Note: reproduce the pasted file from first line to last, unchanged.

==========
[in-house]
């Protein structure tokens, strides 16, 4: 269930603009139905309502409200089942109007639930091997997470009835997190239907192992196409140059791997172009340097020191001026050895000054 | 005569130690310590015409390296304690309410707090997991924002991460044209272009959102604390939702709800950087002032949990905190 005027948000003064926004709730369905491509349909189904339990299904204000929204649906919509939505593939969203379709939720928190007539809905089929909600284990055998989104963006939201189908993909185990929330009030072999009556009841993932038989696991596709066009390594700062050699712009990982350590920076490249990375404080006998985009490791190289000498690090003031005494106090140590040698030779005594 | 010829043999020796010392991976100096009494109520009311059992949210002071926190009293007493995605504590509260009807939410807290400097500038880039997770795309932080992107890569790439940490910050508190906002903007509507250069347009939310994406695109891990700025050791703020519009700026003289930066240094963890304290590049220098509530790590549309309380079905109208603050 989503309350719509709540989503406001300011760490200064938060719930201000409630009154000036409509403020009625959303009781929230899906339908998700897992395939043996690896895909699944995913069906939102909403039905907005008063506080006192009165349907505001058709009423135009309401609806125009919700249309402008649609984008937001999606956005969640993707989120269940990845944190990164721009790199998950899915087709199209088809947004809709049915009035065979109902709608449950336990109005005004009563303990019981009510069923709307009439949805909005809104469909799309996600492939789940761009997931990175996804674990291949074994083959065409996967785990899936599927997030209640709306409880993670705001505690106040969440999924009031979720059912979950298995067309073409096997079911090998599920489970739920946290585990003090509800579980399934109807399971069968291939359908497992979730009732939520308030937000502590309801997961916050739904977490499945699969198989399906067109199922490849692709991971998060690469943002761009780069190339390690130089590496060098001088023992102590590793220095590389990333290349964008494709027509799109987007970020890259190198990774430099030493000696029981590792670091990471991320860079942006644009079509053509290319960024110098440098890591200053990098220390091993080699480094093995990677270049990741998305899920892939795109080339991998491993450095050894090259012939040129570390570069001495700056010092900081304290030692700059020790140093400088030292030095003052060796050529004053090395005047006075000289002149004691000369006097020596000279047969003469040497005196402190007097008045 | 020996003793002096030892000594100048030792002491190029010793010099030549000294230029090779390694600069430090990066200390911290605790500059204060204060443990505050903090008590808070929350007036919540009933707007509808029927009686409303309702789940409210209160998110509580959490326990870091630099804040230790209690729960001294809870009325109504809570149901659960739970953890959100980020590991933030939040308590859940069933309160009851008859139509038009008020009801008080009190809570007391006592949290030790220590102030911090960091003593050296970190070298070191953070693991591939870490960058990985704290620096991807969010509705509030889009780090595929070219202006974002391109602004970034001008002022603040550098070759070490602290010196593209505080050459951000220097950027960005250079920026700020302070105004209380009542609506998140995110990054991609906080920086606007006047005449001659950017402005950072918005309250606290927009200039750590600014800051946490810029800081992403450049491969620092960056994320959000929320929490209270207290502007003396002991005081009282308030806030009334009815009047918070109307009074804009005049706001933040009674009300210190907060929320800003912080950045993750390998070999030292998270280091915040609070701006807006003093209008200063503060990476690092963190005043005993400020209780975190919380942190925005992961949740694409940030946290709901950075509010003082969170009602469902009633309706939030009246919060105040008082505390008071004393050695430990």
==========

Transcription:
[in-house]
């Protein structure tokens, strides 16, 4: 269930603009139905309502409200089942109007639930091997997470009835997190239907192992196409140059791997172009340097020191001026050895000054 | 005569130690310590015409390296304690309410707090997991924002991460044209272009959102604390939702709800950087002032949990905190 005027948000003064926004709730369905491509349909189904339990299904204000929204649906919509939505593939969203379709939720928190007539809905089929909600284990055998989104963006939201189908993909185990929330009030072999009556009841993932038989696991596709066009390594700062050699712009990982350590920076490249990375404080006998985009490791190289000498690090003031005494106090140590040698030779005594 | 010829043999020796010392991976100096009494109520009311059992949210002071926190009293007493995605504590509260009807939410807290400097500038880039997770795309932080992107890569790439940490910050508190906002903007509507250069347009939310994406695109891990700025050791703020519009700026003289930066240094963890304290590049220098509530790590549309309380079905109208603050 989503309350719509709540989503406001300011760490200064938060719930201000409630009154000036409509403020009625959303009781929230899906339908998700897992395939043996690896895909699944995913069906939102909403039905907005008063506080006192009165349907505001058709009423135009309401609806125009919700249309402008649609984008937001999606956005969640993707989120269940990845944190990164721009790199998950899915087709199209088809947004809709049915009035065979109902709608449950336990109005005004009563303990019981009510069923709307009439949805909005809104469909799309996600492939789940761009997931990175996804674990291949074994083959065409996967785990899936599927997030209640709306409880993670705001505690106040969440999924009031979720059912979950298995067309073409096997079911090998599920489970739920946290585990003090509800579980399934109807399971069968291939359908497992979730009732939520308030937000502590309801997961916050739904977490499945699969198989399906067109199922490849692709991971998060690469943002761009780069190339390690130089590496060098001088023992102590590793220095590389990333290349964008494709027509799109987007970020890259190198990774430099030493000696029981590792670091990471991320860079942006644009079509053509290319960024110098440098890591200053990098220390091993080699480094093995990677270049990741998305899920892939795109080339991998491993450095050894090259012939040129570390570069001495700056010092900081304290030692700059020790140093400088030292030095003052060796050529004053090395005047006075000289002149004691000369006097020596000279047969003469040497005196402190007097008045 | 020996003793002096030892000594100048030792002491190029010793010099030549000294230029090779390694600069430090990066200390911290605790500059204060204060443990505050903090008590808070929350007036919540009933707007509808029927009686409303309702789940409210209160998110509580959490326990870091630099804040230790209690729960001294809870009325109504809570149901659960739970953890959100980020590991933030939040308590859940069933309160009851008859139509038009008020009801008080009190809570007391006592949290030790220590102030911090960091003593050296970190070298070191953070693991591939870490960058990985704290620096991807969010509705509030889009780090595929070219202006974002391109602004970034001008002022603040550098070759070490602290010196593209505080050459951000220097950027960005250079920026700020302070105004209380009542609506998140995110990054991609906080920086606007006047005449001659950017402005950072918005309250606290927009200039750590600014800051946490810029800081992403450049491969620092960056994320959000929320929490209270207290502007003396002991005081009282308030806030009334009815009047918070109307009074804009005049706001933040009674009300210190907060929320800003912080950045993750390998070999030292998270280091915040609070701006807006003093209008200063503060990476690092963190005043005993400020209780975190919380942190925005992961949740694409940030946290709901950075509010003082969170009602469902009633309706939030009246919060105040008082505390008071004393050695430990």